About the Book

“This world to me is but a ceaseless storm
Whirring me from my friends.”
Eminent Shakespearean scholars Jonathan Bate and Eric Rasmussen provide a fresh new edition of this classic tragicomedy of good and evil in many guises.
• an original Introduction to Pericles
• incisive scene-by-scene synopsis and analysis with vital facts about the work
• commentary on past and current productions based on interviews with leading directors, actors, and designers
• photographs of key RSC productions
• an overview of Shakespeare’s theatrical career and chronology of his plays
Ideal for students, theater professionals, and general readers, these modern and accessible editions from the Royal Shakespeare Company set a new standard in Shakespearean literature for the twenty-first century.
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Praise for Pericles

“A remarkable edition, one that makes Shakespeare’s extraordinary accomplishment more vivid than ever.”—James Shapiro, professor, Columbia University, bestselling author of A Year in the Life of Shakespeare: 1599
“A feast of literary and historical information.”—The Wall Street Journal
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[Prologue] running scene 1

Enter Gower

GOWER To sing a song that old was sung

From ashes ancient Gower is come,

Assuming man's infirmities

To glad your ear and please your eyes.

It hath been sung at festivals,

On ember eves and holidays,

And lords and ladies in their lives

Have read it for restoratives.

The purchase is to make men glorious,

Et bonum quo antiquius eo melius.

If you - born in these latter times,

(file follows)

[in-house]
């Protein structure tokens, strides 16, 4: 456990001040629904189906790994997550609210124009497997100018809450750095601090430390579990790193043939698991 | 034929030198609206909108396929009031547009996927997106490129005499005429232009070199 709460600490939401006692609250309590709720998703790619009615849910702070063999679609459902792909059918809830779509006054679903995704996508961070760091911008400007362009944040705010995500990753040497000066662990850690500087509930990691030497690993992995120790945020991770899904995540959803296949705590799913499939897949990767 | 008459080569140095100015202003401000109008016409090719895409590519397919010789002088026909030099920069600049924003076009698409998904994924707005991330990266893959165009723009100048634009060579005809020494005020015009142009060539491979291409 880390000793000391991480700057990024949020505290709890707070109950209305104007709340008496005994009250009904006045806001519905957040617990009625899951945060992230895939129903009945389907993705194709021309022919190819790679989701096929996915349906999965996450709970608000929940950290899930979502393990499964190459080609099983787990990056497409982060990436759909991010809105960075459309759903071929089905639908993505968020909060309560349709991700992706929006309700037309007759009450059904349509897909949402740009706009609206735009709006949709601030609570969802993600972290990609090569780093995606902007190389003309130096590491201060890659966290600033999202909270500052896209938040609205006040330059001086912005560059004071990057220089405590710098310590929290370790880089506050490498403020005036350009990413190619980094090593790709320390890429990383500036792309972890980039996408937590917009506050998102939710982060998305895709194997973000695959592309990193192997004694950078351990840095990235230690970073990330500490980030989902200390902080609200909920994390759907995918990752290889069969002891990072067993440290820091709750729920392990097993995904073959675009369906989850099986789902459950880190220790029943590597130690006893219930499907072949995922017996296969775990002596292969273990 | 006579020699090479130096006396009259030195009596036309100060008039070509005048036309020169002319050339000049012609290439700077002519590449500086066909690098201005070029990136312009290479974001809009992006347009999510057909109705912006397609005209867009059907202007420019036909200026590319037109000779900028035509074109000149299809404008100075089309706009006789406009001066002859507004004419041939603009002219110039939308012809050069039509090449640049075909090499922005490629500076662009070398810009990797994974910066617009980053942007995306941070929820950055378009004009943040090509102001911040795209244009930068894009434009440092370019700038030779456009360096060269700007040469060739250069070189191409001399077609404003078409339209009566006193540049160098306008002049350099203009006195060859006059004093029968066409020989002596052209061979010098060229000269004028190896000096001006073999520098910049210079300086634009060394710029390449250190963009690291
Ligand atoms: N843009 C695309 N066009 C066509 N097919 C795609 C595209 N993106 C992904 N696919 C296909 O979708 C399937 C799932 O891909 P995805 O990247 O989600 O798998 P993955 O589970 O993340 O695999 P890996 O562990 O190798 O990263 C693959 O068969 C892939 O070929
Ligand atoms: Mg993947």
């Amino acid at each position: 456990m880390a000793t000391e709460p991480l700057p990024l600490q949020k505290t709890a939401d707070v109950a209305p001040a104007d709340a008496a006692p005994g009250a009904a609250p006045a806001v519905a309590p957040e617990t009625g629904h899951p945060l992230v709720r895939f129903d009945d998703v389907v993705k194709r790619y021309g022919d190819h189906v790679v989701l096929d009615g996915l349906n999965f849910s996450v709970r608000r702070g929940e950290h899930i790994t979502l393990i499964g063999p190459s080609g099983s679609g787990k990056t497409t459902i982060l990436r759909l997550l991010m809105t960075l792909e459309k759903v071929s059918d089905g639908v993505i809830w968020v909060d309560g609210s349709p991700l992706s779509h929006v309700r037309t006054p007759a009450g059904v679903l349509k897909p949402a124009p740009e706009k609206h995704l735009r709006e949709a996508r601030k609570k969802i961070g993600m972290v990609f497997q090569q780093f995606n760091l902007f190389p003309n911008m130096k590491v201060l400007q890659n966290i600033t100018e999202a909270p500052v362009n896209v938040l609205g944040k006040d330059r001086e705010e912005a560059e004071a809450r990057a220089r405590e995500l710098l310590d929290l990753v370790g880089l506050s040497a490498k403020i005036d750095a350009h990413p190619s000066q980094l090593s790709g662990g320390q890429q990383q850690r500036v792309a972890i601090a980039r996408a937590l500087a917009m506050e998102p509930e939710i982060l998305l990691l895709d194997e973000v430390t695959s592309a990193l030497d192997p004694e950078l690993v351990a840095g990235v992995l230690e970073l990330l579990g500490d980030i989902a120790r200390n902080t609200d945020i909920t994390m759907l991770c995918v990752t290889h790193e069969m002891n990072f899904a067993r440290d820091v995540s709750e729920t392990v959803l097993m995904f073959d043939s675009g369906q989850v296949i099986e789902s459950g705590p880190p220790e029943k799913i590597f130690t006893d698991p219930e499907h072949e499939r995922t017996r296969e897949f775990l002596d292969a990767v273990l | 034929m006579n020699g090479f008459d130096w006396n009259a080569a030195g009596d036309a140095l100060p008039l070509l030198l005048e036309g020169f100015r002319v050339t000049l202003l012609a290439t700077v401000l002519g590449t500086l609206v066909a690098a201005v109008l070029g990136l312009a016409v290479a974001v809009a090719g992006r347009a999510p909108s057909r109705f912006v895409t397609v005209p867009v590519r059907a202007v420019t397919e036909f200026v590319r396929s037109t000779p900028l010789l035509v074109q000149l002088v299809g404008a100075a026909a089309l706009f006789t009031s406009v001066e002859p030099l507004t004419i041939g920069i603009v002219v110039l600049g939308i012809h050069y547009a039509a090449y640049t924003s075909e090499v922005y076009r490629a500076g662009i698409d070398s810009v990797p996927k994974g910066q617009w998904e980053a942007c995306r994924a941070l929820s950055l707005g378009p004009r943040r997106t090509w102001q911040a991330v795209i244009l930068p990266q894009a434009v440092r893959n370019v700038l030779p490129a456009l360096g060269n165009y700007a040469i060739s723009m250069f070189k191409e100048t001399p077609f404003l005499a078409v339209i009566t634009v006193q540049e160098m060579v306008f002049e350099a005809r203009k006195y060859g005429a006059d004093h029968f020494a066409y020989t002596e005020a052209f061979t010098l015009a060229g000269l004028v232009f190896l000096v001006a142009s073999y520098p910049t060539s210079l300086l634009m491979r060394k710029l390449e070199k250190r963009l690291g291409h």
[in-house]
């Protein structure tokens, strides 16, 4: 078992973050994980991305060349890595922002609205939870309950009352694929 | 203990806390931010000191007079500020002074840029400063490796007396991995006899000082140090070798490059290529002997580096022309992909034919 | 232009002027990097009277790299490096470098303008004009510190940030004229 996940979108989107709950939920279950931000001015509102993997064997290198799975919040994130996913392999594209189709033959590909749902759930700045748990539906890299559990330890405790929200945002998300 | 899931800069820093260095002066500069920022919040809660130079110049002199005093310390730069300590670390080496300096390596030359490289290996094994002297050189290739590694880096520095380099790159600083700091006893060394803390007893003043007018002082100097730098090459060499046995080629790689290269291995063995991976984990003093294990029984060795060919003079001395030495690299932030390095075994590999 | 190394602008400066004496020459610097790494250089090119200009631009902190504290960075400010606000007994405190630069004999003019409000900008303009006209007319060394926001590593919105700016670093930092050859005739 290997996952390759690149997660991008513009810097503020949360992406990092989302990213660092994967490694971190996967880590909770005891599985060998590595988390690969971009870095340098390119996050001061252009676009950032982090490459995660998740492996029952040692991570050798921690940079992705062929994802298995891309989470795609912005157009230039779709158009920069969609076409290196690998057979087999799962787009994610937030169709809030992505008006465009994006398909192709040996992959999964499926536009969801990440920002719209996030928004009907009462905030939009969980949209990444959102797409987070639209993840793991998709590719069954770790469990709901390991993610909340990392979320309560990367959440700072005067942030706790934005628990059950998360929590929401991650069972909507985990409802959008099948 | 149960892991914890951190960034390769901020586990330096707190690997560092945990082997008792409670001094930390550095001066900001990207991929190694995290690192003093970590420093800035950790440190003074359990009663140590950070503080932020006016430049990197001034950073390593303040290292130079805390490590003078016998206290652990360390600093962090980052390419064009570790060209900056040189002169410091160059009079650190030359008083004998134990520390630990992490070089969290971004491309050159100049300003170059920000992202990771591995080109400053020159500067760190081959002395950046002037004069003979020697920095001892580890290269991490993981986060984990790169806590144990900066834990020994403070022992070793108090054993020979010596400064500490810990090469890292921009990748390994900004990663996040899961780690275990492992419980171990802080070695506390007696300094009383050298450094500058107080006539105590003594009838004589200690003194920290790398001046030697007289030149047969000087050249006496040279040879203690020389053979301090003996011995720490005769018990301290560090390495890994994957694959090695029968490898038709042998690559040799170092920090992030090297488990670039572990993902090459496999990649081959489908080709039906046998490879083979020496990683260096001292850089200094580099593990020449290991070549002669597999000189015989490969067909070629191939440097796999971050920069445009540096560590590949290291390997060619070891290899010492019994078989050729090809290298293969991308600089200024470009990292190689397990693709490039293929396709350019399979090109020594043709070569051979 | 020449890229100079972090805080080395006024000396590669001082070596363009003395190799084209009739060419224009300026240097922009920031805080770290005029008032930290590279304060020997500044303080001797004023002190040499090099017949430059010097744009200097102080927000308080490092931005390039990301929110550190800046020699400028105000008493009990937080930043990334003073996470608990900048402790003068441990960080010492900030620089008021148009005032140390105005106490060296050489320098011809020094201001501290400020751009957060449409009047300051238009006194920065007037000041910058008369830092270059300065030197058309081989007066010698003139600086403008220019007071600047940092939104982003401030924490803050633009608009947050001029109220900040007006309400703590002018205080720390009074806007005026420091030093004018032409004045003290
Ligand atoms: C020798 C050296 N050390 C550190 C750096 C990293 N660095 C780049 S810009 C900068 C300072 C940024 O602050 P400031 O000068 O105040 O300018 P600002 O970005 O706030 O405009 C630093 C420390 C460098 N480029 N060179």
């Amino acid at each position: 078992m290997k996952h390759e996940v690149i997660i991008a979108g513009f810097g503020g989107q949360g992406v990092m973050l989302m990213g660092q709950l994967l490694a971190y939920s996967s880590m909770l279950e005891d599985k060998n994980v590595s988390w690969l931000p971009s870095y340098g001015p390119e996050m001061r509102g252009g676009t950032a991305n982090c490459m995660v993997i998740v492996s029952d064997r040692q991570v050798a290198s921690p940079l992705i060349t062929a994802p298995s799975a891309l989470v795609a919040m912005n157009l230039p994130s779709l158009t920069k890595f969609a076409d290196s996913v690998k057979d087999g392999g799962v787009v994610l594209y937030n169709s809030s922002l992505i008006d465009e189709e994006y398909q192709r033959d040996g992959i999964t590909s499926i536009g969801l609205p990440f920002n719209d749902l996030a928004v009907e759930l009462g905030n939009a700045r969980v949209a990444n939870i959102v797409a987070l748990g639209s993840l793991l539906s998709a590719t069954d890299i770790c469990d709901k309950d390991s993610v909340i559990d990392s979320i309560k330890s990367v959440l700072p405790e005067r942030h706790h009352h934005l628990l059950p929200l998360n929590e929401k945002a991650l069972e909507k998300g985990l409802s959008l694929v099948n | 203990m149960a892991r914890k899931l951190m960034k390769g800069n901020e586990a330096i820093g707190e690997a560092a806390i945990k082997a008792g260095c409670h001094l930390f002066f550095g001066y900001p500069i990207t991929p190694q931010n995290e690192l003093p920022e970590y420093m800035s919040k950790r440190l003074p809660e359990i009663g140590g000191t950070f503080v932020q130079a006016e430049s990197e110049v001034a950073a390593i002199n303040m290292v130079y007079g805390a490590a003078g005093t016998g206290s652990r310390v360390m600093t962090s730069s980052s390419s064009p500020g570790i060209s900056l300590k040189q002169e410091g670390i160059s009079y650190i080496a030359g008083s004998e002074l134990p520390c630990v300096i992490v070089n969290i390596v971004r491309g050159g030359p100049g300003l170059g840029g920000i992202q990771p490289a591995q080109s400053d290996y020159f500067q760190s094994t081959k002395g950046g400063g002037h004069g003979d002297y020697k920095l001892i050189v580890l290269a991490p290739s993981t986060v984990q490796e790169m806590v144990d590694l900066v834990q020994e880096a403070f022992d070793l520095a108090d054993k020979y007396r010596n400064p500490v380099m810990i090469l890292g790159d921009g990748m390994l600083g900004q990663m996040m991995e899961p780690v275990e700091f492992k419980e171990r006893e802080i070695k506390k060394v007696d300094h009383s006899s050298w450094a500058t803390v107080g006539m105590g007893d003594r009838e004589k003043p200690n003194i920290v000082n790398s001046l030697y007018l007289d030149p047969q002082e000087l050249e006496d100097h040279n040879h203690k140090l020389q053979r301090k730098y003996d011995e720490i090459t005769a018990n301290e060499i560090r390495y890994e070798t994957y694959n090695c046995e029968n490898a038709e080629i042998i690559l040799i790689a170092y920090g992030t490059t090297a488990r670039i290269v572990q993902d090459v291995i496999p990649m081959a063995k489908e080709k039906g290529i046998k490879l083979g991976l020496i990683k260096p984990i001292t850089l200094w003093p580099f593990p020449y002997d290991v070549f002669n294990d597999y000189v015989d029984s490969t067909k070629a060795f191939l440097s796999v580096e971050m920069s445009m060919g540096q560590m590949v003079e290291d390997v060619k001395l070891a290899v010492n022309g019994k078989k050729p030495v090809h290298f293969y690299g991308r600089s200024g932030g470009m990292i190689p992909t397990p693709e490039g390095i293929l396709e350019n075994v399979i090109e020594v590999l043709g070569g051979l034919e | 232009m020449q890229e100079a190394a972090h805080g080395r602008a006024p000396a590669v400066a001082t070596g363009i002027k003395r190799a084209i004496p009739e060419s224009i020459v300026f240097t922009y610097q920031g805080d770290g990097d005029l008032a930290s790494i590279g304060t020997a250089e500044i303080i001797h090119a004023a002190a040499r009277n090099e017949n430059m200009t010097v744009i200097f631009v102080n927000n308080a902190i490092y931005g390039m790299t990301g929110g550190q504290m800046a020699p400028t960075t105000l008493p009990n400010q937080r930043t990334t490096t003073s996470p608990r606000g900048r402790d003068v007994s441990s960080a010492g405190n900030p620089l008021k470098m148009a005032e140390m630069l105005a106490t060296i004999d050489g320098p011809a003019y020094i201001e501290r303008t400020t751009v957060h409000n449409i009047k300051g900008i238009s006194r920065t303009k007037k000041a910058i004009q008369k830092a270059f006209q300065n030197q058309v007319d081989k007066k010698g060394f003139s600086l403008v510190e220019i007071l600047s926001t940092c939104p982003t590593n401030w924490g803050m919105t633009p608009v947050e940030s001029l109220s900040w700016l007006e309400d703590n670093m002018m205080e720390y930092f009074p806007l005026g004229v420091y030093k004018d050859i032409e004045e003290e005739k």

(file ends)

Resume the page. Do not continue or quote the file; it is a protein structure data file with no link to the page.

When wit's more ripe - accept my rhymes,

And that to hear an old man sing

May to your wishes pleasure bring,

I life would wish, and that I might

Waste it for you like taper light.

This Antioch, then: Antiochus the great

Built up this city for his chiefest seat -

The fairest in all Syria.

I tell you what mine authors say:

This king unto him took a peer,

Who died and left a female heir,

So buxom, blithe and full of face

As heaven had lent her all his grace,

With whom the father liking took

And her to incest did provoke:

Bad child, worse father, to entice his own

To evil should be done by none.

But custom what they did begin

Was with long use account' no sin.

The beauty of this sinful dame

Made many princes thither frame

To seek her as a bedfellow,

In marriage pleasures, playfellow,

Which to prevent he made a law

To keep her still, and men in awe:

That whoso asked her for his wife,

His riddle told not, lost his life.

So for her many a wight did die, Points to the heads on display

As yon grim looks do testify. above, or reveals them